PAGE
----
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Solar Alberta to discuss everything you need to know right now about solar energy in Alberta .
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Cutting hay is not the only thing an agricultural producer can do these days when the sun is shining. A crash course in on-farm solar from A-Z with Lee Sinal of KCP Energy.
For Ward and Joanne Middleton, organic grain and oilseed farmers, planning for environmental and financial resiliency has become critical to adapting to extreme weather events on the farm. Over the past 27-years, the couple has managed Midmore Farms, an 850-acre certified organic farming operation, located northwest of Edmonton in Sturgeon County.
Today, Ward and Joanne are practicing with a wide variety of climate solutions, including intercropping to reduce soil tillage and integrating livestock on the land through custom grazing. They’re also investing in renewable energy technology and participating in seed saving initiatives. But these solutions haven’t happened overnight. Farming, says Ward, has been a dynamic, evolving process in observing interactions between soil, environment, climate, animal and plant vitality. “We’re always striving for continuous improvement,” he says. “There’s always room for improvement.”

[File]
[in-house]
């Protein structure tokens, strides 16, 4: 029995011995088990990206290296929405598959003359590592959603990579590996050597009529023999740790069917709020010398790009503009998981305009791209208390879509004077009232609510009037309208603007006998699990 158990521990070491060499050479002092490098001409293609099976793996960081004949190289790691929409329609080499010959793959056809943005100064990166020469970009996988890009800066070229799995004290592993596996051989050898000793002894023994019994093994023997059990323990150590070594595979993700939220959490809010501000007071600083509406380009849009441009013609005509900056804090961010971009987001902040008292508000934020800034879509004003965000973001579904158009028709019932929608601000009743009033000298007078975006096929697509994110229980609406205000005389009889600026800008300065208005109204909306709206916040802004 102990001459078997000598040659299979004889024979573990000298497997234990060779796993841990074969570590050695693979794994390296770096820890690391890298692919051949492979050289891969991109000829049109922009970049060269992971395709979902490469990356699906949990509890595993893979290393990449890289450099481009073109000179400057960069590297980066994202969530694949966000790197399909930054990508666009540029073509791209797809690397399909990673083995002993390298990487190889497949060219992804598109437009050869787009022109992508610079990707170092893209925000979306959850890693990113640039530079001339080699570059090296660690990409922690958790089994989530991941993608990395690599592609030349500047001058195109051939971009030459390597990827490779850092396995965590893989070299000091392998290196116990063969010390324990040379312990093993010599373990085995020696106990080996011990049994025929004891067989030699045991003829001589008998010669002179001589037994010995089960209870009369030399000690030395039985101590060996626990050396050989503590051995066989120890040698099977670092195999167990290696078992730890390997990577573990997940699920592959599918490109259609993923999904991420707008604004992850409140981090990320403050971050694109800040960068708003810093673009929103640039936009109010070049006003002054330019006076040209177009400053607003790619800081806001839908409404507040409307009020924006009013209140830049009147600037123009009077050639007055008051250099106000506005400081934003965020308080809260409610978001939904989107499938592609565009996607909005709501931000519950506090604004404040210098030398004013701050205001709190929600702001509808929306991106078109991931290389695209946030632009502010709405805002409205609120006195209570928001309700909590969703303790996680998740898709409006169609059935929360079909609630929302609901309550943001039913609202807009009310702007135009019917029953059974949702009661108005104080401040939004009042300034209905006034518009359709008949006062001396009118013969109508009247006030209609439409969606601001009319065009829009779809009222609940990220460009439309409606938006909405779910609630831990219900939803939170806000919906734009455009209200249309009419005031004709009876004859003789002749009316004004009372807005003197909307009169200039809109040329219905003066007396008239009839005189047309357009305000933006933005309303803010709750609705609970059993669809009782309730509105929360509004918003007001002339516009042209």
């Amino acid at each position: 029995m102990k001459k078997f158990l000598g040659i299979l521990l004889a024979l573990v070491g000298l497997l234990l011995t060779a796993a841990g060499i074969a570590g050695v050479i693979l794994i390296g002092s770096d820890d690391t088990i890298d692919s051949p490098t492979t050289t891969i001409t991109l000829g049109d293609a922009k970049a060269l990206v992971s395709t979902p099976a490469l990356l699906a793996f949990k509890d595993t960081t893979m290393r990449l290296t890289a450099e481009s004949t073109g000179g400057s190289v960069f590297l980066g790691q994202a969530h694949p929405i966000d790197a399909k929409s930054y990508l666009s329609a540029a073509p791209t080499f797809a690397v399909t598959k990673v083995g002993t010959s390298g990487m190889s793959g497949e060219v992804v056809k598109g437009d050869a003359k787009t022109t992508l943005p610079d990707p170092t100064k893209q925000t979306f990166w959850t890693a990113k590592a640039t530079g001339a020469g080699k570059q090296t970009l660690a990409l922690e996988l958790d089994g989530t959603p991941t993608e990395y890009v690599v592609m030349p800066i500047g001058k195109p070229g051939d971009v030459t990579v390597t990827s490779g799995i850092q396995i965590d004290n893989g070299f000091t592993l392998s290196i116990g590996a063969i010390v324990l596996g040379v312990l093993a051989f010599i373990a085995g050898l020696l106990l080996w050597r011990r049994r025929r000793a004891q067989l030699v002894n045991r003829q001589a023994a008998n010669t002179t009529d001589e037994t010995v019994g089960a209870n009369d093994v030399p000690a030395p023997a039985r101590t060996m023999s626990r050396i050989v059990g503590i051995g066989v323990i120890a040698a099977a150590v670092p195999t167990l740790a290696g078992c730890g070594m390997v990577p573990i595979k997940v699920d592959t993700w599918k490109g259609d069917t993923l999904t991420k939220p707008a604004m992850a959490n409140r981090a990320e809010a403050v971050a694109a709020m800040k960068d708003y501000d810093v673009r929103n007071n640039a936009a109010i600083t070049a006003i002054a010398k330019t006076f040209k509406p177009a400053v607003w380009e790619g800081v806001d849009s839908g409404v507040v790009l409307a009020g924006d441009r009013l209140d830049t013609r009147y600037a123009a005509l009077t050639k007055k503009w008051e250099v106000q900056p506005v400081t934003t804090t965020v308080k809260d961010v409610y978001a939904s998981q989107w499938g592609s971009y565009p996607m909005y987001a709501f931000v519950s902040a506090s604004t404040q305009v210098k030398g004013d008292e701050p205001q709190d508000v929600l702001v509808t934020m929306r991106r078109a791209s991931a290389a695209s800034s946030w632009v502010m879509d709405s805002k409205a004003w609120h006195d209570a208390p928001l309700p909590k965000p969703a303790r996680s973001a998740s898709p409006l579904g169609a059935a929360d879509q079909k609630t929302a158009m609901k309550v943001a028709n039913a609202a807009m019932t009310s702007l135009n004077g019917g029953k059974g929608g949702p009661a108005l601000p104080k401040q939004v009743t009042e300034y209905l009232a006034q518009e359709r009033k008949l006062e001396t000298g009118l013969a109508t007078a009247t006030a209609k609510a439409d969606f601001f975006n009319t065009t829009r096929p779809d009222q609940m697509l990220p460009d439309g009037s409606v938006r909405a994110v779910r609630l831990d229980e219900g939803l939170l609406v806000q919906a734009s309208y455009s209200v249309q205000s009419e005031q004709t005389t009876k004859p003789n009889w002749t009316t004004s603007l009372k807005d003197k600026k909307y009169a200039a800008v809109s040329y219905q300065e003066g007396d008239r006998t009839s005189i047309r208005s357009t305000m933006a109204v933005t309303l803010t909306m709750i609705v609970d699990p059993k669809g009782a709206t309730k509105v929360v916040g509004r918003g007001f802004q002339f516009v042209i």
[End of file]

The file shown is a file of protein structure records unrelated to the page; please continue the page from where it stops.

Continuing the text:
As a fourth generation grain and pulse farmer in Strathcona County, Colin Jackson has seen many changes to the way food is grown on the Canadian prairies. He grew up on the very land he stewards today with his wife, Laura, and their family. They run Jackson Homesteaders Farms Ltd., a multi-enterprise farm that resides on 180-acres of land, located north of Sherwood Park, Alberta. The Jacksons farm around 5000 acres (owned and rented) of grain and pulse production, manage a horse boarding operation, tend honeybee hives, run a community garden and care for a huge flock of ‘rescued’ chickens and ducks.
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Tracey Smith grew up near North Cooking Lake in Strathcona County and in Edmonton. During her undergrad degree in conservation biology at the University of Alberta, she became intrigued by questions of food security in the North. After graduating, Tracey moved to Fairbanks, Alaska to pursue a Master’s of Arts at the University of Fairbanks. Her research on the North compared the carbon footprint of raising backyard laying hens compared to that of importing eggs from the lower 48 states. Around the same time, Tracey began volunteering on a vegetable farm near the university. The farmer also kept a few hives for pollinating the vegetables. At the time, Tracey was living in a rustic cabin – no running water – and becoming disenchanted with academia. She wondered what kind of career to pursue.
Eric and his wife Ruby, along with their extended family, have been growing mixed vegetables in northern Alberta for nearly 35 years. The Chen family has seen it all over the past several decades, dealing with weeds, pests, and extreme climactic events. They have a deep passion for growing organic food and feeding communities in the Edmonton and surrounding area.